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Magnetic iron oxide nanoparticle enhanced microwave pretreatment for anaerobic digestion of meat industry sludge – Scientific Reports

In the first part of the experiments, we wanted to see how the different pre-treatment techniques affect the chemical oxygen demand of the samples’ soluble phase (SCOD). To characterize this change, we determined the values for ΔSCOD/TCOD and SCOD/SCODc. The former gives information about how the biologically more accessible, soluble part of the total organic content has changed compared to the control, non-treated sample, while the latter shows exactly how many times the SCOD content of a treated sample is higher (or lower) than that of the control. These results are shown in Fig. 3, on which the left y-axis represents the values of ΔSCOD/TCOD [%], while the right y-axis shows the values of SCOD/SCODc [–].

Figure 3
figure 3

The effect of pre-treatments on the SCOD content of the sludge samples.

It can be clearly seen that the different microwave treatments have caused an observable difference in the soluble chemical oxygen demand, whilst the presence of metal nanoparticles did not alter it in any way (ΔSCOD/TCOD = 0.6%, SCOD/SCODc = 1.02). The standalone MW treatment resulted in a 7.6–8.9% increment in the SCOD/TCOD value, with the 2.5 W/mL treatment having the slightly stronger effect. Although the difference is clearly not prominent, it might indicate that the applied level of MWP can indeed play a role in terms of sludge disintegration. Using higher power will result in a stronger applied electromagnetic field, which ultimately leads to a steeper heating rate. Since the operational time in case of the 500 W treatment was half of the 250 W one to achieve energy equivalence, the generated heat energy inside the sludge sample might have not been distributed as evenly, causing a slightly smaller degree of disintegration. It was shown in earlier studies as well that applying standalone microwave irradiation with appropriate operational conditions can increase the SCOD/TCOD value of waste activated sludge by even a factor of 1062,63.

Combining the microwave treatments with metal nanoparticles undoubtedly has an extensively stronger effect on the values of SCOD. Using 2.5 W/mL MW irradiation coupled with MNPs, the change in SCOD/TCOD was slightly higher than 36%, while the 5 W/mL MW + MNP treatment caused a 27% increase. In terms of SCOD values solely, the combined treatments resulted in SCOD/SCODc to be 2.13 and 1.87, respectively. Comparing these results to those that of standalone or alkaline-combined microwave heating (aiming at increasing the SCOD ratio) in other available literature, it can be concluded that by using the combination of MW + MNP, the increment in SCOD can be significantly higher—depending on, the raw material, and the applied microwave conditions64,65.

Since the presence of MNPs without any other treatment did not have a significant effect on the SCOD, it can be stated that the application of metal nanoparticles could enhance the effects of MW preprocessing on the SCOD content of the sludge. However, the degree of increment depends on the applied level of MW power, just like in the case of the standalone MW treatments. These results suggest that applying a lower level of power with longer operational time will result in a higher efficiency in terms of SCOD increase, indicating that the duration of the microwave irradiation is a more important factor than the effective strength of the applied MW field. Although it is yet to be verified with further experiments directly focusing on the thermal effects and mechanisms of these pretreatment techniques, these experimental findings strongly suggest that the metal nanoparticles acted as local hot spots in the sludge samples, resulting in a higher, more evenly distributed thermal field, which ultimately led to better disintegration and thus, higher SCOD increase66.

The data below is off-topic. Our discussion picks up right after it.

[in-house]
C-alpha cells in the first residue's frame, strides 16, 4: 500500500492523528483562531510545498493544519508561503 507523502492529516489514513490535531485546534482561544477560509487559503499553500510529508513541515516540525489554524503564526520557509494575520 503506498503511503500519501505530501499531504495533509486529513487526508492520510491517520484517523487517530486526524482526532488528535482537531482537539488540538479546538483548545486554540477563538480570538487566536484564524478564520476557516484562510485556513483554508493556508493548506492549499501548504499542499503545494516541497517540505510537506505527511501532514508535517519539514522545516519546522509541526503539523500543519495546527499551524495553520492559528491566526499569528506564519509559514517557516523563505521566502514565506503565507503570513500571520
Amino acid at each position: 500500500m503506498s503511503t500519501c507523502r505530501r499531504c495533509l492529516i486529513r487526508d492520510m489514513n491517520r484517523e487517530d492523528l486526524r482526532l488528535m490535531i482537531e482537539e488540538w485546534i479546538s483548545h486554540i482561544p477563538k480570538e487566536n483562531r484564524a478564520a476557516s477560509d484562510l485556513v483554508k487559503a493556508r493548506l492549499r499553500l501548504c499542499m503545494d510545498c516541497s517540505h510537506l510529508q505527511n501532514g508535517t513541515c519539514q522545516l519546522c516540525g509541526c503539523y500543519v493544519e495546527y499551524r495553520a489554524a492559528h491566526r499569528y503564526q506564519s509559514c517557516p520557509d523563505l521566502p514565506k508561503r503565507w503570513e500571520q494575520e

In case of the samples from which the MNPs were removed after the combined treatment, the results for SCOD/TCOD change and SCOD/SCODc were basically identical to those in which the nanoparticles were kept, supporting further that the presence of the nanoparticles does not directly affect the concentration of organic matters.

One of our main objectives was to investigate whether the change in the soluble phase of the MIS caused by the different pretreatment methods is reflected by the change in certain dielectric parameters—namely the dielectric constant (ε′) and loss factor (ε″). Figure 4 represents the dielectric spectra (200–2400 MHz) obtained for the control, and some selected pretreated samples.

Figure 4
figure 4

The dielectric spectra of the investigated samples (ε′ and ε″ in f = 200–2400 MHz).

The most notable differences in the values of dielectric constant occur at the lower frequency range. The reason behind is that most of the soluble phase’s content is water and thus the samples represent a dielectric behaviour surely close to water’s. It is worth noting that the inflection point of the dielectric constant (i.e. the maximal value) occurs at 500 MHz regardless of the type of pretreatment, and in the meantime the corresponding loss factor starts to rise steeply—this proves that neither of the investigated samples show abnormal dielectric behaviour. It is also clear, however, that the effective values of the maximum dielectric constant and loss factor do indeed change depending on the applied pre-treatment method. Compared to the control samples, the most observable change was caused by the MW-treated samples, especially those that were combined with MNPs. These types of treatments have decreased the dielectric constant, meaning that the structural and molecular changes in the investigated material (practically the content of organic materials in the soluble phase) caused its ability to store electromagnetic energy to decrease. Simultaneously, the increased concentration of different organic molecules has caused the dielectric loss factor to increase, which means that these components convert the electromagnetic energy into heat to faster and more easily42. The solely presence of MNPs also altered the dielectric behaviour, although to a much smaller extent, as their concentration in the samples was low (5 mgMNP/100 mL). Since the dielectric assessment is a ‘summative’ method, meaning that it gives information about the sample as a whole, the effects of MNPs on the dielectric behaviour of the system was masked by the presence of other, much more abundant components.